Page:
NASA Mission Finds New Clues to Guide Search for Life on Mars
PASADENA, Calif. - NASA's Mars Odyssey orbiter has found evidence of
salt deposits. These deposits point to places where water once was
abundant and where evidence might exist of possible Martian life
from the Red Planet's past.
A team led by Mikki Osterloo of the University of Hawaii, Honolulu,
found approximately 200 places on southern Mars that show spectral
characteristics consistent with chloride minerals. Chloride is part
of many types of salt, such as sodium chloride or table salt. The
sites range from about a square kilometer (0.4 square mile) to 25
times that size.
"They could come from groundwater reaching the surface in low spots,"
Osterloo said. "The water would evaporate and leave mineral deposits,
which build up over years. The sites are disconnected, so they are
unlikely to be the remnants of a global ocean."
Scientists used Odyssey's Thermal Emission Imaging System, a camera
designed and operated by Arizona State University, Tempe, to take images
in a range of visible light and infrared wavelengths. Thermal infrared
wavelengths are useful for identifying different mineral and rock types
on the Martian surface. Osterloo found the sites by looking through
thousands of images processed to reveal, in false colors, compositional
differences on the Martian surface.
Plotted on a Mars map, the chloride sites appear only in the southern
highlands, the most ancient rocks on Mars. Osterloo and seven co-authors
report the findings in this week's issue of the journal Science.
"Many of the deposits lie in basins with channels leading into them," said
Philip Christensen, co-author and principal investigator for the camera at
Arizona State University. "This is the kind of feature, like salt-pan deposits
on Earth, that's consistent with water flowing in over a long time."
Scientists think the salt deposits formed approximately 3.5 to 3.9 billion
years ago. Several lines of evidence suggest Mars then had intermittent periods
with substantially wetter and warmer conditions than today's dry, frigid climate.
Scientists looking for evidence of past life on Mars have focused mainly on a
handful of places that show evidence of clay or sulfate minerals. Clays indicate
weathering by water, and sulfates may have formed by water evaporation. The new
research, however, suggests an alternative mineral target to explore for biological remains.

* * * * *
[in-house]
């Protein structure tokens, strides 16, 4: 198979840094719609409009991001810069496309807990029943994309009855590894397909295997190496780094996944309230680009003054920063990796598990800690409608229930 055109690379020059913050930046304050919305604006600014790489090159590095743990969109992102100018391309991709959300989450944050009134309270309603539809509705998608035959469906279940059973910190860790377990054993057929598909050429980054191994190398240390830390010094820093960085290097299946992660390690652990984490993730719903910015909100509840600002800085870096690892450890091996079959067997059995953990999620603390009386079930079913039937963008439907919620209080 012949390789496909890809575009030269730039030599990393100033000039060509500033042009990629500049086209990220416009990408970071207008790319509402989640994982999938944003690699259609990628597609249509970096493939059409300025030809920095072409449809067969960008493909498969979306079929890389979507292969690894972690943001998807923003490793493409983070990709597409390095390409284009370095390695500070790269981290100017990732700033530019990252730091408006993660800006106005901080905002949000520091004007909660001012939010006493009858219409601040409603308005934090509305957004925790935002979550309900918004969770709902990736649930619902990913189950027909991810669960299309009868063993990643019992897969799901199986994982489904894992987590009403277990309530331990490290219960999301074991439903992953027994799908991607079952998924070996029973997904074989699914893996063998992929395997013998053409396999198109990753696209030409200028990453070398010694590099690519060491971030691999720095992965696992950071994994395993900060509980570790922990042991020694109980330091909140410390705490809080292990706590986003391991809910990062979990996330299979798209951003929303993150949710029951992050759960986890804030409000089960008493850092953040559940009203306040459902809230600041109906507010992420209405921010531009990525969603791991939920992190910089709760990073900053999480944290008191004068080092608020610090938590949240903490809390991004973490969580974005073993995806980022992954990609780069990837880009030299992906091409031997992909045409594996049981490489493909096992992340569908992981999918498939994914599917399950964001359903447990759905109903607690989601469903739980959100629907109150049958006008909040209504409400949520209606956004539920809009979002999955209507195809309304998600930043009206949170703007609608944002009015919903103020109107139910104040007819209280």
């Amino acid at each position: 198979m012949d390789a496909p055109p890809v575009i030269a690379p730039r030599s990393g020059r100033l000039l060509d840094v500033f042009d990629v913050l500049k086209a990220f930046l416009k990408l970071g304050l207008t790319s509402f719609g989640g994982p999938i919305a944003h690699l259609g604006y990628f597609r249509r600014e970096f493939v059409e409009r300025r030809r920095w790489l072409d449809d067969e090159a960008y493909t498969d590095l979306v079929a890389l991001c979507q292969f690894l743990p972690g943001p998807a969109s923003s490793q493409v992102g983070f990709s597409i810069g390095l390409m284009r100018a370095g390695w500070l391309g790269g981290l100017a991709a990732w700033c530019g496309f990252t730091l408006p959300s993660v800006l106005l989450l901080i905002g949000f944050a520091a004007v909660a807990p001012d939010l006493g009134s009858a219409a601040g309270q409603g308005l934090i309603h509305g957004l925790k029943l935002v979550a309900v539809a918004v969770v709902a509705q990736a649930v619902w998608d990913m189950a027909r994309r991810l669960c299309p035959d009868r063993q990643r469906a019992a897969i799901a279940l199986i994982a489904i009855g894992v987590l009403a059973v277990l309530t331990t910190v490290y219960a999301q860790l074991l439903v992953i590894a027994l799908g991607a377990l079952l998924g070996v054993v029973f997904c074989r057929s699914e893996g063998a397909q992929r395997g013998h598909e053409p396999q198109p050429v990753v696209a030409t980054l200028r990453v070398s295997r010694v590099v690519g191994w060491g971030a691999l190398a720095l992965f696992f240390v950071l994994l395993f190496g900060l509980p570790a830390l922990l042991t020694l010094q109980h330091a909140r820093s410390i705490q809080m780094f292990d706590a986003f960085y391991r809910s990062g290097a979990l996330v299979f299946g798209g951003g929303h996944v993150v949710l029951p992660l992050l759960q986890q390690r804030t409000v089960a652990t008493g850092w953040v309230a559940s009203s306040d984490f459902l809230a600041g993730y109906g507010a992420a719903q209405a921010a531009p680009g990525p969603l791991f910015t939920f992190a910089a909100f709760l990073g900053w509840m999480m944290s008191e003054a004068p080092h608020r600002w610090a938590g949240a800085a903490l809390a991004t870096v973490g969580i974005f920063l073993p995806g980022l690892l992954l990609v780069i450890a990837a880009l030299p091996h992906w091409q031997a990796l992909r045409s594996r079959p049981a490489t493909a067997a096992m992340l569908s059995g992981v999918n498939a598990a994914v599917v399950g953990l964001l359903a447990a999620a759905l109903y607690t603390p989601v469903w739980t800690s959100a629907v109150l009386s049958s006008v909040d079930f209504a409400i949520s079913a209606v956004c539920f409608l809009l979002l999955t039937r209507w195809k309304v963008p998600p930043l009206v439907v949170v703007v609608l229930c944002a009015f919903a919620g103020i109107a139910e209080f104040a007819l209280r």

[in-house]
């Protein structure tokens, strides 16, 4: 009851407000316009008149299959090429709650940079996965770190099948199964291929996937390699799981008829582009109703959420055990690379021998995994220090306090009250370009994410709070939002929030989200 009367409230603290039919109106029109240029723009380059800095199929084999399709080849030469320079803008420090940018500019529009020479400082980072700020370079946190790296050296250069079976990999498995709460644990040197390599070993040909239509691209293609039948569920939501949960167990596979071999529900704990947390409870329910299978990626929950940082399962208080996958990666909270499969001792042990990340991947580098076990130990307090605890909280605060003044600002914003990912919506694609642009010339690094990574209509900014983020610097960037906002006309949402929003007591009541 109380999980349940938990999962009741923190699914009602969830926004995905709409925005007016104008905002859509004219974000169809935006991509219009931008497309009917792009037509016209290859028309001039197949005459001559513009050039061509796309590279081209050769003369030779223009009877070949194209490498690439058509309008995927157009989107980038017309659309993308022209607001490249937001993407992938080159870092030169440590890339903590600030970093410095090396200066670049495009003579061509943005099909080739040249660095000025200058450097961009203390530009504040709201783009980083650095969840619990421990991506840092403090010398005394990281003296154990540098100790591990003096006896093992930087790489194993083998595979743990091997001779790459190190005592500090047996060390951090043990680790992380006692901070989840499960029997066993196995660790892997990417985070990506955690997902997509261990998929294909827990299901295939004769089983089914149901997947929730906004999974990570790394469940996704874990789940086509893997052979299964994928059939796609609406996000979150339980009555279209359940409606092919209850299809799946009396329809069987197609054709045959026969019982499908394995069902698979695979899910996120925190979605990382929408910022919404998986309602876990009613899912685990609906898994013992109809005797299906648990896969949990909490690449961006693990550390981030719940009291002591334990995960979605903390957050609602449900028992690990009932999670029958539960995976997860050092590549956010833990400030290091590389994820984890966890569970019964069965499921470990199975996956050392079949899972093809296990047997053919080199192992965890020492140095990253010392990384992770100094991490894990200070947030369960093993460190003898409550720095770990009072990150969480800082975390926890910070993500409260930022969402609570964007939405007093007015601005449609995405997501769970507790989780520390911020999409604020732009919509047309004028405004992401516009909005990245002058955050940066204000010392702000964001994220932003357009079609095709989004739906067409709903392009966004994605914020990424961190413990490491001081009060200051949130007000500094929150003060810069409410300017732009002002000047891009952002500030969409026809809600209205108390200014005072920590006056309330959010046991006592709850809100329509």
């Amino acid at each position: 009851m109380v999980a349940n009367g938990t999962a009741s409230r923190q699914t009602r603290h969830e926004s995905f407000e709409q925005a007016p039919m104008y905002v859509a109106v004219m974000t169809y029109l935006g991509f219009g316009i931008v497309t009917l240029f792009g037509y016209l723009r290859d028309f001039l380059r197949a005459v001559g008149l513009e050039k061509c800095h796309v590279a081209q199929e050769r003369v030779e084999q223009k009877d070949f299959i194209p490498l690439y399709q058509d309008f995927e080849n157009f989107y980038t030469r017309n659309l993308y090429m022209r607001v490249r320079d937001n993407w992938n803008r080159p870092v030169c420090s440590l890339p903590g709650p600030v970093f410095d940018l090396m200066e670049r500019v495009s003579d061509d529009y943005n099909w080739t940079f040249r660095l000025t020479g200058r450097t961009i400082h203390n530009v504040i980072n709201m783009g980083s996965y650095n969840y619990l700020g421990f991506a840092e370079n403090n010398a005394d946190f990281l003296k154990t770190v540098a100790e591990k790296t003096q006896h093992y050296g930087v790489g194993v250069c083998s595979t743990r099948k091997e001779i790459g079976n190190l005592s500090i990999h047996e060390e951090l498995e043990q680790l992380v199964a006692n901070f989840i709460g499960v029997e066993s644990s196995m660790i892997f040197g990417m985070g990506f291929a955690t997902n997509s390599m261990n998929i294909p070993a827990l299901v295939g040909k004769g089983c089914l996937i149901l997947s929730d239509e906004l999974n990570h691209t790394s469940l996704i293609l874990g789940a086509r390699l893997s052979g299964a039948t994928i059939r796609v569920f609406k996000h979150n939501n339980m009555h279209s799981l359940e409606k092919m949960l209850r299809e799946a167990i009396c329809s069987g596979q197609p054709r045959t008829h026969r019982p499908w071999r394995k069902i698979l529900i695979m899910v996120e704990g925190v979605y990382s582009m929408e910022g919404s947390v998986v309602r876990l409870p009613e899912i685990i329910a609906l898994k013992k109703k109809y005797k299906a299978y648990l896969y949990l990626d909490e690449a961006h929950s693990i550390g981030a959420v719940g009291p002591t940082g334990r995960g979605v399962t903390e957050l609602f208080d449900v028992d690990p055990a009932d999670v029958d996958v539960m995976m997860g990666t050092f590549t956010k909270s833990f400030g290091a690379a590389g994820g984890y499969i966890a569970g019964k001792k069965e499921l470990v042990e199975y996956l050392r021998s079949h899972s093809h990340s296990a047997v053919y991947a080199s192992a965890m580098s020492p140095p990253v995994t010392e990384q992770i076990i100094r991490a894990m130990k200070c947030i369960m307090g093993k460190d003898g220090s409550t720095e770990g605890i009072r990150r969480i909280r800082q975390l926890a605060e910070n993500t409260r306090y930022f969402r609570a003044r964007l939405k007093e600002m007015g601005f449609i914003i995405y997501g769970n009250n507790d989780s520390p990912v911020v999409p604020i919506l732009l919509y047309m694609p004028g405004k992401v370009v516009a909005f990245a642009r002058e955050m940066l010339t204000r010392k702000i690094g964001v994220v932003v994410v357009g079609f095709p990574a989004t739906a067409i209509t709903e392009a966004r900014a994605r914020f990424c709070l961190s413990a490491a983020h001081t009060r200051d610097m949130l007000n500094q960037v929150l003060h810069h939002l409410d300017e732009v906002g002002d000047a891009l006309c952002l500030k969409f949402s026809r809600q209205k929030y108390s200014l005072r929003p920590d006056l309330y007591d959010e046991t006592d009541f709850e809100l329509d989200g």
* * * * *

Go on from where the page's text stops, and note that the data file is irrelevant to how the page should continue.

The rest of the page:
"By their nature, salt deposits point to a lot of water, which potentially
could remain standing in pools as it evaporates," said Christensen. "That's
crucial. For life, it's all about a habitat that endures for some time."
Whether life ever has existed on Mars is the biggest scientific question driving
Mars research. On Earth, salt is good at preserving organic material. Bacteria
have been revived in the laboratory after being preserved in salt deposits for millions of years.
"This discovery demonstrates the continuing value of the Odyssey science mission,
now entering its seventh year. The more we look at Mars, the more fascinating a
place it becomes," said Jeffrey Plaut, Odyssey project scientist at NASA's Jet
Propulsion Laboratory, Pasadena, Calif.
"This is a wonderful and scientifically exciting result obtained from a relatively
low cost NASA Mars orbiter mission which still has years of life left," said Alan
Stern, associate administrator for NASA's Science Mission Directorate in Washington.
"Hold on to your hats, more exciting results from Mars are sure to be coming."
JPL, a division of the California Institute of Technology, Pasadena, manages
Odyssey for the NASA Science Mission Directorate. Lockheed Martin Space Systems,
Denver, is the prime contractor for the project and built the spacecraft. Additional
information about Odyssey is at http://www.nasa.gov/mission_pages/odyssey
information about the camera and the new findings is at http://themis.asu.edu
Media contact: Guy Webster 818-354-6278
Jet Propulsion Laboratory, Pasadena, Calif.
Dwayne Brown 202-358-1726
NASA Headquarters, Washington
Robert Burnham 480-458-8207
Arizona State University, Tempe
Tara Hicks-Johnson (808) 956-3151
University of Hawaii, Manoa